Moore says that while she disagrees with Palin’s politics, she does find the moose-hunting maverick “extremely charismatic” and is fascinated by how far that can take a candidate. “The movie makes the point that in politics, you need a star to win an election,” she says. “I find that very disheartening as a voter—and as an actor—because knowing what that system is, it’s not something I put a lot of stock in. Stardom is a quality, not a characteristic. At the end of the day, what we’re looking for as citizens is leadership, and often what the system gives us is entertainment. And that I find deeply disappointing.”
Moore herself has star quality aplenty, but in person, she’s friendly, funny and down to earth. When we meet at a café near the Greenwich Village home she shares with her husband, director Bart Freundlich (Californication), and their children, she answers questions readily and is refreshingly frank about the joys of being a celebrity: “There’s no downside! None. I explain to my kids that I’m very, very lucky. When people stop me and I’m with my kids, I always say hello and am nice. My daughter will say, ‘That person was very nice, Mommy.’ ” And she confesses to being “the worst tweeter ever: boring and infrequent.” She takes the Fifth on only one subject—her first marriage, about which she says simply, “I was too young.” (She was 25 when she wed actor and stage director John Gould Rubin. They divorced nine years later, in 1995.)
If family and work are her priorities, friendship is a close third. “She is a very good girlfriend,” says actress Ellen Barkin. “She’s someone you can call up and share your happiness with or cry your eyes out for two hours.” The two have been close pals—Moore referred to Barkin as her “BFF” in a recent tweet—since they met backstage while visiting Ralph Fiennes when he was starring in Hamleton Broadway in 1995.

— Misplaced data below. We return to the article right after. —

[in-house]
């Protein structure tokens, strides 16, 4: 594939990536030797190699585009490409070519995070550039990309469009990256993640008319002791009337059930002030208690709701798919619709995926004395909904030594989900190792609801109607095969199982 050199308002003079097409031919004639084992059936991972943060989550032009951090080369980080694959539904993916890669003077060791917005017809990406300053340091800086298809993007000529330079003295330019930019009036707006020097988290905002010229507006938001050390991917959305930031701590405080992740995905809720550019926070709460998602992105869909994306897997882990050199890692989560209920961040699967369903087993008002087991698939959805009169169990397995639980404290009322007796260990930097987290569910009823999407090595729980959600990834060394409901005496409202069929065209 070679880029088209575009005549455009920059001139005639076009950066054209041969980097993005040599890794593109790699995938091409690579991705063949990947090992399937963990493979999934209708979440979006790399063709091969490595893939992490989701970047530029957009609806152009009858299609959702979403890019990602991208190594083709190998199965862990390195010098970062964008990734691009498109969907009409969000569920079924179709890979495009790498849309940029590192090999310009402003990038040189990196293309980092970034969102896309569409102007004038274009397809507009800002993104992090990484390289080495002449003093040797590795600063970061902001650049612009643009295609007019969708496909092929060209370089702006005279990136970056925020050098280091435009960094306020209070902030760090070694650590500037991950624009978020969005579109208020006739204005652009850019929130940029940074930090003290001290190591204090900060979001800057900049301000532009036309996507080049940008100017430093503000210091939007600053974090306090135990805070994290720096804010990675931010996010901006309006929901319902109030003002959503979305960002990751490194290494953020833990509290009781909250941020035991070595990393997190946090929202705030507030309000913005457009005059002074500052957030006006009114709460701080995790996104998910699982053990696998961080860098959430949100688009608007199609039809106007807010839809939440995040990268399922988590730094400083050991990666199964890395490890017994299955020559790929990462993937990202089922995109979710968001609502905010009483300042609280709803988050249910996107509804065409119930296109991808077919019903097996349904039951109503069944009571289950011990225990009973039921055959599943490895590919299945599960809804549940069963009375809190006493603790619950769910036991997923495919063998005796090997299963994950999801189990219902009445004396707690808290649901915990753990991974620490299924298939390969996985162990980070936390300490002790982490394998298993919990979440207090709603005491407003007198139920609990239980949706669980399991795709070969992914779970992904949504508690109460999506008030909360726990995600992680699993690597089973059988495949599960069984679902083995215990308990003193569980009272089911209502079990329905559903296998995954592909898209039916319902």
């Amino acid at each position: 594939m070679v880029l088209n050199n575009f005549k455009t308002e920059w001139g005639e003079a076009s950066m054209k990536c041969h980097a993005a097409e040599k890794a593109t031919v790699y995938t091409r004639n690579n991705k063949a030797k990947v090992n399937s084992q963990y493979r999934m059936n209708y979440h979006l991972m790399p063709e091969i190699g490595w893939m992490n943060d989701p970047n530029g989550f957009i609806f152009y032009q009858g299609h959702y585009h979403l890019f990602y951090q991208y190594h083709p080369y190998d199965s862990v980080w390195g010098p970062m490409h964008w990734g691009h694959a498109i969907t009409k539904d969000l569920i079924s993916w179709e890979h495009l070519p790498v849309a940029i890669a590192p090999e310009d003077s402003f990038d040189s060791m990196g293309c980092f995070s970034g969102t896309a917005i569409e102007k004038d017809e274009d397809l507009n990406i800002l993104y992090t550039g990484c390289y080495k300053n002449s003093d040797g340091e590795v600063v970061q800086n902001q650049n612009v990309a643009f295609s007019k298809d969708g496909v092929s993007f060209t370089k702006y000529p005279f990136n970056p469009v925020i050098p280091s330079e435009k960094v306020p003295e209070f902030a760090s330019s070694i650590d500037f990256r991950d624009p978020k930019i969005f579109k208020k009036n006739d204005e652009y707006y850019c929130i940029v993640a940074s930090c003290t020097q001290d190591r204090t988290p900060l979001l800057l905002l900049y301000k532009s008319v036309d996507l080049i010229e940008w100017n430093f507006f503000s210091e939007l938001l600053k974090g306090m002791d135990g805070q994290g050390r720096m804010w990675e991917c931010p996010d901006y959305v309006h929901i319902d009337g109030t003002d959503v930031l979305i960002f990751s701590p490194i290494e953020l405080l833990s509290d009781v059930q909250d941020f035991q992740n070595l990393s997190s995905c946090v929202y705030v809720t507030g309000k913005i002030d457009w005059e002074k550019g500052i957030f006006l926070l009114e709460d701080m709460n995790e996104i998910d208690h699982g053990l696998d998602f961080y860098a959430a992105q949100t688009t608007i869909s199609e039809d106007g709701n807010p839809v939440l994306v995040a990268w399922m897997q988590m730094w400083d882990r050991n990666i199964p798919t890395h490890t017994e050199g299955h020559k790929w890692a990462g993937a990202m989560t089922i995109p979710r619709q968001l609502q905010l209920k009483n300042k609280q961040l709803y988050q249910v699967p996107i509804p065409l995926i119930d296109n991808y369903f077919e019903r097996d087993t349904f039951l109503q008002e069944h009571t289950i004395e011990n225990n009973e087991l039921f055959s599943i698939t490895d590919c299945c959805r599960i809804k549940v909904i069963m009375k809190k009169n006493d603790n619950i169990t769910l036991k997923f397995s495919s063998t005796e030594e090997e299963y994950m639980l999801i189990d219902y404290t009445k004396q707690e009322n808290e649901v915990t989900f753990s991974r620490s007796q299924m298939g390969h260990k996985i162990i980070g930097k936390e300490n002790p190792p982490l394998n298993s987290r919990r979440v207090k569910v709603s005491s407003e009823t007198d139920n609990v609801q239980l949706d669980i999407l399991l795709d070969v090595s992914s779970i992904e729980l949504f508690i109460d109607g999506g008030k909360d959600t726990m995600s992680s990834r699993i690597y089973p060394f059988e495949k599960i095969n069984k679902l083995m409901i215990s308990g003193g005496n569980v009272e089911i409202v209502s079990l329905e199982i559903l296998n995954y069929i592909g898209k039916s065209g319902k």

Told that both Barkin and Paulson had extolled her gift for friendship, Moore says, “I like women a lot. I’m always excited to find someone I can talk to and spend time with.” She is so pro-woman, in fact, that she dismisses celebrity magazines as harmful to them: “They encourage young women, and some middle-aged women, to be interested in somebody else’s narrative rather than their own. I don’t want my daughter or her friends to be interested in Jessica Simpson. I want them to be interested in what’s happening in their own lives.”
Given how strongly she identifies with women, she says, it was an eye opener, in a positive way, when her firstborn was a son: “The best thing to happen to me was that I had a boy, because then I was able to go, Oh, look, there are all these other people, and they count, too.”
Moore has gained insight into men by coming to appreciate their love of sports. “I married into it. I didn’t understand sports before,” she says. “I just thought it was a bunch of nonsense.” Now she believes that every player and team has a story. “It’s narrative,” she says, an epiphany that occurred when Freundlich told her, as they were watching a World Series game, that a player’s young son had died and he was pitching in memory of his child. “It’s men’s way of expressing emotion, and once you know that, for me it becomes incredibly dynamic.”
One man she’s bonded with (though not over sports) is Colin Firth, with whom she costarred in A Single Man.“ She’s one of the most fun people I’ve ever worked with,” says Firth. “She was such fun that the work itself became something of an interruption. We were so busy telling stories that when [director] Tom Ford said ‘Action,’ it was a bit of a distraction.”